Supporting Victims, Ensuring Due Process, and Resisting the Conservative Backlash
A pathbreaking work for the next stage of the #MeToo movement, showing how institutions can address sexual harms with fairness to both victims and the accused
In the past few years, a remarkable number of sexual harassment victims have come forward with their stories, demanding consequences for their assailants and broad societal change. Each prominent allegation, however, has also set off a wave of questions—some posed in good faith, some distinctly not—about the rights of the accused. The national conversation has grown polarized, inflamed by a public narrative that wrongly presents feminism and fair process as warring interests.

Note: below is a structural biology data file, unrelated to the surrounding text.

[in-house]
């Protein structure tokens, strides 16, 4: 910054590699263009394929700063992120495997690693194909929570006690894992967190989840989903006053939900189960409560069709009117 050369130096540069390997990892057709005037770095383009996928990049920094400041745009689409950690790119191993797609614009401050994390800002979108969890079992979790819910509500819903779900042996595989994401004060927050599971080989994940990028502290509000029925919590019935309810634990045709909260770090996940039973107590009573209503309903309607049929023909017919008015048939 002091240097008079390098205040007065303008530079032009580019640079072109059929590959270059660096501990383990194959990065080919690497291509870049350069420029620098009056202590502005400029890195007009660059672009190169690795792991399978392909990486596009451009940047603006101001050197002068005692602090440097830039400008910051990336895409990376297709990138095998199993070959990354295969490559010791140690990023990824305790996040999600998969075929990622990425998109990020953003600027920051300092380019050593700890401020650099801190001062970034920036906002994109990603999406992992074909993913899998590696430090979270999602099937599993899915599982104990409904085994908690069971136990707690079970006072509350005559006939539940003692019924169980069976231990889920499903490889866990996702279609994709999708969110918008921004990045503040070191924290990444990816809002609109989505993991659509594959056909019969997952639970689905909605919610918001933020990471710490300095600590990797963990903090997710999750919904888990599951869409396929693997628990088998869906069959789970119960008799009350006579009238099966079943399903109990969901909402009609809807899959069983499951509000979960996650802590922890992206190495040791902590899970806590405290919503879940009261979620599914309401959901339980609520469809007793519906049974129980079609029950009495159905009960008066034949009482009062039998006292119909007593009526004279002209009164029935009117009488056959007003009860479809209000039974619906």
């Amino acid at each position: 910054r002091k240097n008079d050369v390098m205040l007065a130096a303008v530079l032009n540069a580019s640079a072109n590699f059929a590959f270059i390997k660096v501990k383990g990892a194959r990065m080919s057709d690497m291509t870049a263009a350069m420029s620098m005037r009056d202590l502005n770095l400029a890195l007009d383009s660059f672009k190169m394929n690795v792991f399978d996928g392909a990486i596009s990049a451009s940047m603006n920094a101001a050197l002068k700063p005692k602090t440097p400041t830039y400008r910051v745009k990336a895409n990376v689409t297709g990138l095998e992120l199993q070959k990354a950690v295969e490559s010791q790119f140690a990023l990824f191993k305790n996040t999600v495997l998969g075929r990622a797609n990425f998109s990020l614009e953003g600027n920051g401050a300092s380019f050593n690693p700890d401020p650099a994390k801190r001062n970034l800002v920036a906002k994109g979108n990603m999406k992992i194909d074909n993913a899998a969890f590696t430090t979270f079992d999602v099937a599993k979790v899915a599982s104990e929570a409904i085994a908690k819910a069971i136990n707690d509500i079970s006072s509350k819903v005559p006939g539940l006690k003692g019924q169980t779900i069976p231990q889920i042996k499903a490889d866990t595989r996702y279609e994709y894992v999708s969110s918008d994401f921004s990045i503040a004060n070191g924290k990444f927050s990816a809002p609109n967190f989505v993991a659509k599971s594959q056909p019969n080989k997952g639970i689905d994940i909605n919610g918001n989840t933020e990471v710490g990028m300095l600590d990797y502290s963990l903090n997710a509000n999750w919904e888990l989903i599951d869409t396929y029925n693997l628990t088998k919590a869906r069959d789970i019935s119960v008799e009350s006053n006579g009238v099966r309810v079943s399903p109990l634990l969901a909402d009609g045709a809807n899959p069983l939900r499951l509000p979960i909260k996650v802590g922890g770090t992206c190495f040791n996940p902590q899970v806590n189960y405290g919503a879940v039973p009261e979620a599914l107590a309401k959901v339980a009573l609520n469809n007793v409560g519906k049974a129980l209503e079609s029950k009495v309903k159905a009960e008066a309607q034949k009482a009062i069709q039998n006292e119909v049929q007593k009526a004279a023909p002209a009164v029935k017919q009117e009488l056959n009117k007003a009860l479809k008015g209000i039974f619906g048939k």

Sexual Justice is an intervention, pointing the way to common ground. Drawing on the core principles of civil rights law, and the personal experiences of victims and the accused, Alexandra Brodsky details how schools, workplaces, and other institutions can—indeed, must—address sexual harassment in ways fair to all. She shows why sexual harms cannot be treated solely as a criminal matter, but require a response from the organization where the abuse occurred. She outlines the key principles of fair proceedings, in which both parties get to present their side of the story to unbiased decision-makers. And she explains how to resist the anti-feminist backlash, which hijacks the rhetoric of due process to protect male impunity.
Vivid and eye-opening, at once legally rigorous and profoundly empathetic, Sexual Justice clears up common misunderstandings about sexual harassment, traces the forgotten histories that underlie our current predicament, and illuminates the way to a more just world.